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Why diets don't work for sustainable weight loss

We've done all the research for you to answer the most important questions on losing weight.

Why diets don't work for sustainable weight loss
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Think diets are simply about helping you hit a healthy weight? Think again.

Unfortunately, dieting is a multi-billion-dollar industry that thrives on those of us who want to lose weight. In 2021, the global weight management market was valued at US$470 billion and is only expected to keep growing [1].

With such a profitable industry, it's no surprise a new fad diet focused on losing weight is promoted to us every few months. Popular diets from keto to intermittent fasting to juice cleanses to taking laxatives, all promise to transform your body.

But the question is: do they actually work? Well, we've done all the research for you to answer the most important questions on losing weight, the reasons why diets don't work and what you can do to achieve long-term, sustainable weight loss.

What is a diet?

Does the word diet automatically make you flinch? If so, it's probably because the topic of dieting is loaded and complex. The simple definition of a diet refers to foods and drinks that are regularly provided or consumed [2].

But, in today's culture, a diet means so much more. Dieting is now associated with fad diets, which all promise fast weight loss and a quick-fix solution to a lifelong (and often genetic) problem [3].

Some of these diet programs actually eliminate foods and nutrients such as dietary fibre, carbs and vitamins that are important for your body and offer a stack of health benefits [4].

Most weight loss diets also aren't sustainable and can even lead to weight gain in the long term.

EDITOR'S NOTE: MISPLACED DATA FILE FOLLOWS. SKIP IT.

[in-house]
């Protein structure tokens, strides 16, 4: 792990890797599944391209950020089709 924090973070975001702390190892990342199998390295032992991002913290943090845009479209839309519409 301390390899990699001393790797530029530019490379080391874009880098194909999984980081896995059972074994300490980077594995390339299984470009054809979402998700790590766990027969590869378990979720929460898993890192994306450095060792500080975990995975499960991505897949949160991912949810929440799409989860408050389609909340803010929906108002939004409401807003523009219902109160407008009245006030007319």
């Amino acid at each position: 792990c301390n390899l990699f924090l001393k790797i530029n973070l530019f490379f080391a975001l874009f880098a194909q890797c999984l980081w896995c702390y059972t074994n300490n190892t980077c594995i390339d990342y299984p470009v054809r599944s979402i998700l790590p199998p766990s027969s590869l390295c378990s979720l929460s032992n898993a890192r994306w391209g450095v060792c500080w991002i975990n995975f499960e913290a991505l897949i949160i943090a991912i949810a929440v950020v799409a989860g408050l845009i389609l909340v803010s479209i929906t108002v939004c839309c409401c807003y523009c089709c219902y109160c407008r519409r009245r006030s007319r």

Four fad diets to watch out for

In the world of dieting, there are a few key programs that usually overpromise and underdeliver when it comes to weight loss. So, we've rounded up four common diets that tend to do more harm than good.

The paleo diet

The paleo diet involves eating foods that our ancestors hunted and gathered, including meat, poultry, seafood, fruit and vegetables [5]. Basically, you can't really eat processed food (which isn't fun or sustainable).

Although this may sound healthy in theory, human beings have certainly evolved since the era of hunting and gathering. The paleo diet cuts out valuable sources of food including whole grains, legumes and dairy, which can be costly and restrictive.

The keto diet

The keto diet program has gained a lot of attention in the last few years, particularly through celebrity endorsements [6].

Keto revolves around eating low carb, moderate protein and a high-fat diet (around 75 per cent of fat compared to a normal 20 to 35 per cent). This achieves a state of metabolic adaptation, allowing your body to survive in a period of famine [7].

As with most fad diets, keto involves cutting out key food groups and is a restrictive diet that likely won't work for long-term weight loss. The keto diet can also cause low blood pressure, kidney stones, nutrient deficiencies and an increased risk of heart disease.

Juice cleanses

Juice cleanses are marketed as a detox for your body and are said to help you shed weight (particularly if you've 'overindulged' over the holidays). They claim to boost your metabolism and get rid of nasty toxins from your body [8]. But in reality, that is simply not true.

In fact, juice cleanses deprive your body of important and healthy nutrients including fibre, which helps lower blood pressure and actually keeps you full after you eat [9].

Plus, your body does a great job of detoxifying itself thanks to your liver and kidneys (which naturally flush out toxins) [24].

Intermittent fasting

Intermittent fasting focuses on time-restricted eating where you fluctuate between fasting periods and times when you limit your calorie intake.

It's based on the theory that fasting aids in decreasing appetite by slowing the body's metabolism. However, research studies comparing intermittent fasting with a traditional diet program showed both diet programs did lose weight but had no significant differences [1o].

So, is intermittent fasting sustainable? Well, in the same research studies, there was a very high dropout rate, at 38 per cent, which reflects the real-life challenges of maintaining progress and sticking to this diet in the long term.